• Geoff Page
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The Little Thredbo River


The Little Thredbo River

is all I need of nature


its conversation over rocks

the silence of its pools


its manageable scale perhaps

14 Ks in all


its clarity unspoiled

water as it wants to be


vegetation incidental

alpine grasses alpine moss


gums I’ve yet to learn the names of.

The Little Thredbo river is


not unlike a poem when it’s

finally ‘abandoned’


a subtle movement over stones

that stillness at the finish.





Disputing with Lee

A good solo doesn’t care who plays it.

                    —Lee Konitz (1927–2020)


Like the universe in turn

the solo doesn’t care.

It lingers briefly in a shape


that’s born for evanescence

even when there is a tape.

The solo doesn’t care


but knows in every detail

the person who has made it,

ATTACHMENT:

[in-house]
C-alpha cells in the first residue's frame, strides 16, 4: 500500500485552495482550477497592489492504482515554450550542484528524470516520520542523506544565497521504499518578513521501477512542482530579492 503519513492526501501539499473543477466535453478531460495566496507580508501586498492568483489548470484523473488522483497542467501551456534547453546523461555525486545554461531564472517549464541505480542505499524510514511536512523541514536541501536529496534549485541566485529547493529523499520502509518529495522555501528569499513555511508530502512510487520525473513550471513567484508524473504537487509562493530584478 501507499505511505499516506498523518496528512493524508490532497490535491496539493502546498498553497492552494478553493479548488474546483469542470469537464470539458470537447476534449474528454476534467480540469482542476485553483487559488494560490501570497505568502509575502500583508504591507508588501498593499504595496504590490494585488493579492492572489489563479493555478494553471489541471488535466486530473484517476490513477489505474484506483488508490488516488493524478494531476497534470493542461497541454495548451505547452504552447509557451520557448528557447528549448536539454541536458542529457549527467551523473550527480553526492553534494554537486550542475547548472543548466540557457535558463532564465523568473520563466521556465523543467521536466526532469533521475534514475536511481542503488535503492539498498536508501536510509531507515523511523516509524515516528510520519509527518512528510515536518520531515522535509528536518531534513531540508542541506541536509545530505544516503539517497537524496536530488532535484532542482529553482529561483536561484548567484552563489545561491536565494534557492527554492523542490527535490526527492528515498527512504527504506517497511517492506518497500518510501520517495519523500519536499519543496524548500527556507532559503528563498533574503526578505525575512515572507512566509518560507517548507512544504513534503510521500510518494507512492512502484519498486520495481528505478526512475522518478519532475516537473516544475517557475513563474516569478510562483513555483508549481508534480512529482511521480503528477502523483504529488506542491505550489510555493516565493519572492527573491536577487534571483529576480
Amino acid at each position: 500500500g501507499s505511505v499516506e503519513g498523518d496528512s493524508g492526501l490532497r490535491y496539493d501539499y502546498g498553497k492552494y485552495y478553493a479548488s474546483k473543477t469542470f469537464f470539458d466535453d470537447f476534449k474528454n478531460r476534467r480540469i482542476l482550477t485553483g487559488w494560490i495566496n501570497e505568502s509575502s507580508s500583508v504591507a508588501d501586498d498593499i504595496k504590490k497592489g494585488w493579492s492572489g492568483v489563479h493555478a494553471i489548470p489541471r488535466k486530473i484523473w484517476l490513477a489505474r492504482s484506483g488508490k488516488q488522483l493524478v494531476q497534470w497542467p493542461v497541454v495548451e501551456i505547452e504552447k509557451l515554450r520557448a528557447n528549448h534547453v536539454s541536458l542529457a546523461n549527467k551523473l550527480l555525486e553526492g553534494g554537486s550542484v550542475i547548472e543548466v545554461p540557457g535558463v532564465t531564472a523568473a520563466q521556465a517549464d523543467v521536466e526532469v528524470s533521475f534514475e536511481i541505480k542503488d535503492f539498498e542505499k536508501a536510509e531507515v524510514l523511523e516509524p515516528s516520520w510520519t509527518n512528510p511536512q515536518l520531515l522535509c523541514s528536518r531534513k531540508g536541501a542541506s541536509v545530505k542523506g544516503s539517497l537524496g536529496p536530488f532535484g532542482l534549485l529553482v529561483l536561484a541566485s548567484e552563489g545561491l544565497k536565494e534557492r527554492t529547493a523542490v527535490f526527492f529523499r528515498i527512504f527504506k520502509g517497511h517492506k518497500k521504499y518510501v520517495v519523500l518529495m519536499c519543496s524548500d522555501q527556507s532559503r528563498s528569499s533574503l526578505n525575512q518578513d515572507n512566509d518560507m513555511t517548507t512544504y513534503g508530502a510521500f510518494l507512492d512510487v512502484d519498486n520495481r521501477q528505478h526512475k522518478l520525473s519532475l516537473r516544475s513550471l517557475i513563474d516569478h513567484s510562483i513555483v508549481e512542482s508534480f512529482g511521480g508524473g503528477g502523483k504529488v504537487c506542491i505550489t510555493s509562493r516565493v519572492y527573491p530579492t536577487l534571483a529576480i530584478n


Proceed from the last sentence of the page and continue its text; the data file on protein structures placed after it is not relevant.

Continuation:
her exaltation and despairs,


his dogged hours in one small room,

the sound that is a signature

or billboard with a name.


It understands the shape of hunger,

the waywardness of rent.

It keeps the teachings of instructors,


the maxims that persist

from back before the instrument

became a voice in flight.


The solo knows its own uniqueness

and how, despite the press of chords,

it cannot be the same.


It knows its true epiphanies,

those very few across a life

defining their creator yet.


So, yes, the solo doesn’t care,

no more than does a reach of stars,

but nor does it forget.